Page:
Airtha Allegories, or“Earth Stories,” is a series of photographs I started in August 2011. It depicts portraits of mythical deities, comparing relationships in nature to personal relationships in my life, thus suggesting the possible spiritual connection people can have with the environment. The work has evolved to include literary components, as well as sculpture and other mixed media.
Today, society faces many challenges regarding our natural habitats. Because of this, the connection between people and nature is interrupted or forced. People conserve nature as a societal act of self preservation. There are many who admire the beauty of land and wildlife, yet the celebration of nature does not seem to extend further than sectioning it off into national parks and nature reserves. It is no longer integrated into everyday life.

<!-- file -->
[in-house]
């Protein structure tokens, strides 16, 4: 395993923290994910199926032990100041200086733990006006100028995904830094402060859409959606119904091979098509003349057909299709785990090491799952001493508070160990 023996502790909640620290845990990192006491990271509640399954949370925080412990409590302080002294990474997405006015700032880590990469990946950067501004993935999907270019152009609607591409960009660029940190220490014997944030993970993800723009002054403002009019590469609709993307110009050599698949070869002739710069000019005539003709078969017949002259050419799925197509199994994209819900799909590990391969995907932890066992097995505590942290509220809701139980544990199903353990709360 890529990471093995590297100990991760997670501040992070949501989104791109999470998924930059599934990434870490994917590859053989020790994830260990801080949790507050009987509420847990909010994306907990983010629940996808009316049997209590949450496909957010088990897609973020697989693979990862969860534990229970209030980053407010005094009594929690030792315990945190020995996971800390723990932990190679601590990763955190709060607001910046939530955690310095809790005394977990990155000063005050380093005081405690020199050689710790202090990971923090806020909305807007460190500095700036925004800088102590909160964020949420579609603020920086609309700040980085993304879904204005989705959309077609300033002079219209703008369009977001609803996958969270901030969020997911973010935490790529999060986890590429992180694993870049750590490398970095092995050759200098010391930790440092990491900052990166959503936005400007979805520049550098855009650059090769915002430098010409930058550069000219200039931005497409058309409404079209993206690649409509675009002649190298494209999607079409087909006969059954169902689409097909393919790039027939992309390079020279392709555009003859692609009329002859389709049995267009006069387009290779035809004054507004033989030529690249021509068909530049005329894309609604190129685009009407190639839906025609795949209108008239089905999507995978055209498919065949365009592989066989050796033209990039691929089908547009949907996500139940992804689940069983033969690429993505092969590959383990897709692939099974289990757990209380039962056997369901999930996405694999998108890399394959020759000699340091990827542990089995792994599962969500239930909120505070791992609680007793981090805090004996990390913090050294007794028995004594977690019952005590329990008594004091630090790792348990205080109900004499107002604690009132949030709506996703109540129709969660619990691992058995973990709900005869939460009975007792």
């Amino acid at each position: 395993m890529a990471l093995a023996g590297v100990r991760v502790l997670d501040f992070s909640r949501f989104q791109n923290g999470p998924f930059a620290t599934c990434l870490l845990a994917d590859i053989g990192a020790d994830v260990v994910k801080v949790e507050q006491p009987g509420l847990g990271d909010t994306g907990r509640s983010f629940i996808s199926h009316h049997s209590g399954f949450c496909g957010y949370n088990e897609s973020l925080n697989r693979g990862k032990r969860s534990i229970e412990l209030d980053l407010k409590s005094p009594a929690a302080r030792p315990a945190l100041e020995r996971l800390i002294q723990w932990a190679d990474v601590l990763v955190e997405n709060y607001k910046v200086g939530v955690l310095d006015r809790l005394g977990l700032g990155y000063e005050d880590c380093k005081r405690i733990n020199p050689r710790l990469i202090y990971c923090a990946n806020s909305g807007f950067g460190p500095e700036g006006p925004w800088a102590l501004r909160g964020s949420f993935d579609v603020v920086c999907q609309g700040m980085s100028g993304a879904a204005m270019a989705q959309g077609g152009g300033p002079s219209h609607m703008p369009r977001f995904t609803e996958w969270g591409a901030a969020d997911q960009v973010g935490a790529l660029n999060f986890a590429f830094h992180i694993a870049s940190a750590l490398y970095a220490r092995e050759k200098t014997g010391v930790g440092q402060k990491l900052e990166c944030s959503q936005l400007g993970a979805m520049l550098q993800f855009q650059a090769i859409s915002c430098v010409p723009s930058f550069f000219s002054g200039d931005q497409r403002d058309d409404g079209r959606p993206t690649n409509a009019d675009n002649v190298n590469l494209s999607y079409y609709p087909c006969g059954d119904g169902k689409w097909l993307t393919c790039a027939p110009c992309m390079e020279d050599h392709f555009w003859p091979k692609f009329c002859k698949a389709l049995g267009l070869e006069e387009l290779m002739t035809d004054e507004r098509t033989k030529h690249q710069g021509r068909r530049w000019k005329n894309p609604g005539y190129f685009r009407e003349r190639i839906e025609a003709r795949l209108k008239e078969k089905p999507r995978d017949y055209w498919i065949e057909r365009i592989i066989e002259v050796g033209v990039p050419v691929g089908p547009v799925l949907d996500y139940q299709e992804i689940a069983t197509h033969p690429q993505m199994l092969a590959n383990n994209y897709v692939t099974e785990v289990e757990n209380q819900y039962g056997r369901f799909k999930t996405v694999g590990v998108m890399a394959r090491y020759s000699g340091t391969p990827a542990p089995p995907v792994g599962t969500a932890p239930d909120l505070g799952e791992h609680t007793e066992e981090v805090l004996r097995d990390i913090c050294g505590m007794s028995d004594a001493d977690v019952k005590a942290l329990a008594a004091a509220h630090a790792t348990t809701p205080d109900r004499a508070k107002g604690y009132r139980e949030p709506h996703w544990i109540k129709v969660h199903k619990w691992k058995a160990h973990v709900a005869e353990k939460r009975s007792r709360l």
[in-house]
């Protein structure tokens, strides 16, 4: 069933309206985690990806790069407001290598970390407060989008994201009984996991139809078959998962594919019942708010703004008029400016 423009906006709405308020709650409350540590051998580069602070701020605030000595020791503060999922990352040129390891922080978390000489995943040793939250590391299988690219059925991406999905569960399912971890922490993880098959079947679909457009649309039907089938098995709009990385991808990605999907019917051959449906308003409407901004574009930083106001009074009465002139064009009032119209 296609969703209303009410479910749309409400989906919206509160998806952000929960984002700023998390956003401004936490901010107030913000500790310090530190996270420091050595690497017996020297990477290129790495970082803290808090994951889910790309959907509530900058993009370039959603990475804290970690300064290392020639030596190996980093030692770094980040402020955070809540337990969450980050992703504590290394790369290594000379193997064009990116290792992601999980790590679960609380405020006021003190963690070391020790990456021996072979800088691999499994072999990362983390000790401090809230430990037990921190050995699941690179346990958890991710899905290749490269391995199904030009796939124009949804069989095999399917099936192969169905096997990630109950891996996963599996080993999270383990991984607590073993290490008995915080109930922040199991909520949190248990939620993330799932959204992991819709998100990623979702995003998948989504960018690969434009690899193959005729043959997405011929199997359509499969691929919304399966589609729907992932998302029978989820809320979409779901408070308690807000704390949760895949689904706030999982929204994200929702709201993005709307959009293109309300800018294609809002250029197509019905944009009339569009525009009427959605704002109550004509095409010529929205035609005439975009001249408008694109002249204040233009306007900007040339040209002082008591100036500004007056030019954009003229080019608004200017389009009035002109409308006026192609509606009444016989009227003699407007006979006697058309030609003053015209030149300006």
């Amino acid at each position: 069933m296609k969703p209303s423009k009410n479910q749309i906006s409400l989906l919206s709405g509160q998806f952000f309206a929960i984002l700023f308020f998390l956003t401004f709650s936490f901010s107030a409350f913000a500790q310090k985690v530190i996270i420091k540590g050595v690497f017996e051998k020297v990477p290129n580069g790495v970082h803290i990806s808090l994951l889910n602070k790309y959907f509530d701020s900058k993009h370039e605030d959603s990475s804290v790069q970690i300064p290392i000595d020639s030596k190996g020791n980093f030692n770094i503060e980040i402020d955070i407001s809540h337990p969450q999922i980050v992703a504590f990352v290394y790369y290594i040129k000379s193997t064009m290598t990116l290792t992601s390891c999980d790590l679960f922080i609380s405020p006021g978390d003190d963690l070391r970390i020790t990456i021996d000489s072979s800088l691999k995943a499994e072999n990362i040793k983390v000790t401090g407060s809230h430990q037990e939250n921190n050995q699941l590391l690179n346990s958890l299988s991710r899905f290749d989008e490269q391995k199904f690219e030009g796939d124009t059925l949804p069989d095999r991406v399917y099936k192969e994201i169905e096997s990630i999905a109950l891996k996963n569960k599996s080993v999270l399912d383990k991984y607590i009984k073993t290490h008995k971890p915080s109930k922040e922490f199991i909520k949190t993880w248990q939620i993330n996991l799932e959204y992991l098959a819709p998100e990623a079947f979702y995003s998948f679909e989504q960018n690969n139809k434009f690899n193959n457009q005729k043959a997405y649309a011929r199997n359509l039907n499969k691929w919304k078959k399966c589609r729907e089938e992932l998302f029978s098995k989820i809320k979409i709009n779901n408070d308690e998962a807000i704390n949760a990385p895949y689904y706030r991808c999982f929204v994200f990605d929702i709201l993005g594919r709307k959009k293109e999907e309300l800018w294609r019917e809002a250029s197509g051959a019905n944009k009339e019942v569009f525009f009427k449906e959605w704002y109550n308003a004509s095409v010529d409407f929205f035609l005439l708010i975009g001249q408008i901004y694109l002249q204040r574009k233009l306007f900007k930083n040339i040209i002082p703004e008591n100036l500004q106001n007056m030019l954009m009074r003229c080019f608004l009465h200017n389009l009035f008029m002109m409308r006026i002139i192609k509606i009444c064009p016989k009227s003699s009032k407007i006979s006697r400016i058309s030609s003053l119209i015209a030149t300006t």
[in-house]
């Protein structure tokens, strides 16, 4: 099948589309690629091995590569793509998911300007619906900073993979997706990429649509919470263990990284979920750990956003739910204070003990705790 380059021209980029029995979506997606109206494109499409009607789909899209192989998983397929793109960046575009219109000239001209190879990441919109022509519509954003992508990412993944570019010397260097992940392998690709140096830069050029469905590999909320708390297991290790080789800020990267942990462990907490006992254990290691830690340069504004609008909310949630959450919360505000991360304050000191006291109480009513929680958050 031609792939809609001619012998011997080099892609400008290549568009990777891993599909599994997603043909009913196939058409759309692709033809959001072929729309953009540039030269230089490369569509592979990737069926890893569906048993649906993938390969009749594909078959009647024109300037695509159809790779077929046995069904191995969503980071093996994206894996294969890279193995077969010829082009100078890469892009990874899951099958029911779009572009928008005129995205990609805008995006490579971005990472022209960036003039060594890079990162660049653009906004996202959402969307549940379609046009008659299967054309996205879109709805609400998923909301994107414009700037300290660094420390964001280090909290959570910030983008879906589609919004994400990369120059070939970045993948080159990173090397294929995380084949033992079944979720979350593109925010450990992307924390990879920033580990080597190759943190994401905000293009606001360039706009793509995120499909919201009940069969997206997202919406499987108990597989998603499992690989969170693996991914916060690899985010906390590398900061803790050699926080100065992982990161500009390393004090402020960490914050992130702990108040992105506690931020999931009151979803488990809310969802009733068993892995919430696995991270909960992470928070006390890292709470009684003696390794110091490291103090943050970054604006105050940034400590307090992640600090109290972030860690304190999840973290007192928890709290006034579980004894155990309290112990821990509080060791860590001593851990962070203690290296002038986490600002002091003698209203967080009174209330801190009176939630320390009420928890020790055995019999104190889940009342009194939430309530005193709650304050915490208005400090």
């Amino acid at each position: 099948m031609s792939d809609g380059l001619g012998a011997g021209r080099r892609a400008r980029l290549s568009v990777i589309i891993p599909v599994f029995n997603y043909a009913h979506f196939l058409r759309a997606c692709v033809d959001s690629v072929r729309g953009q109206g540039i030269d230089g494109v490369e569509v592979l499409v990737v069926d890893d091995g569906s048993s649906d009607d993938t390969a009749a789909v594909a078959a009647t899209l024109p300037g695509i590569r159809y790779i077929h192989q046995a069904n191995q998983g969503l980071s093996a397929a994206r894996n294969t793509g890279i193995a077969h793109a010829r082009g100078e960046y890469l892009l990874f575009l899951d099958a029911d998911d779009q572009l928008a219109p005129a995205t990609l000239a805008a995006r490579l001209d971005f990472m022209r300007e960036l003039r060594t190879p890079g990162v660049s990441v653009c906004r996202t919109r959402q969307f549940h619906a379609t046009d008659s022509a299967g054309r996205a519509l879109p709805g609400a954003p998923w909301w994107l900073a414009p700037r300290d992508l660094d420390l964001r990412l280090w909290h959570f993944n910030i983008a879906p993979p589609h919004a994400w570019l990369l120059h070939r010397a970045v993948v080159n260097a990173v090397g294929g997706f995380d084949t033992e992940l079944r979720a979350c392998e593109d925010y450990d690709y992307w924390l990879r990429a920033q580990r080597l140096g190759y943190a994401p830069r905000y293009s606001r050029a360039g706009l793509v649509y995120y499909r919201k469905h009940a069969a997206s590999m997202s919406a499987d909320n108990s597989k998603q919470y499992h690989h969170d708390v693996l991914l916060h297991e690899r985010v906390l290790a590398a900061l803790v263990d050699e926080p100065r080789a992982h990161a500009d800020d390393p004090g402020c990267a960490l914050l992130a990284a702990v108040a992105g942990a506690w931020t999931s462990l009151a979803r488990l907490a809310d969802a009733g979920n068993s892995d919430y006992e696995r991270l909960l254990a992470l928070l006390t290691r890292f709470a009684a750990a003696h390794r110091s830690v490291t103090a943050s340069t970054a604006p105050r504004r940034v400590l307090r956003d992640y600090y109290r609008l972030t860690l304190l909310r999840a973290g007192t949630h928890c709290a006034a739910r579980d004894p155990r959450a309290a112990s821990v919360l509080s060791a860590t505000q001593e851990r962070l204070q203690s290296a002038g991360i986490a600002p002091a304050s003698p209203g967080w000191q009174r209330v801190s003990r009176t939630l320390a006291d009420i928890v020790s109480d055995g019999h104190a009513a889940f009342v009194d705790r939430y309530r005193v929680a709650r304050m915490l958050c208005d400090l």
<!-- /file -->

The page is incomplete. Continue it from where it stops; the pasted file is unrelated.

While science is a wonderful tool for opening one's imagination, I also find it limiting in the way that it makes people forget large parts of culture, namely values and traditions. Today we have scientific explanations which do not reinforce beliefs, but replace them. For example, we scientifically understand why seasons change, and so there is no sacredness to such events; goddesses who bring spring or autumn are nonexistent . While we gain progression in science, we also become sterile in myths. I wonder, as a species will we evolve to lose narrative as we know it?
In Airtha Allegories I am working to reinstate nature-based myths into our postmodern everyday existence, disregarding validity in order to form a stronger connection with the Earth. It is those who feel no need for such a connection that I wish to inspire with my art work.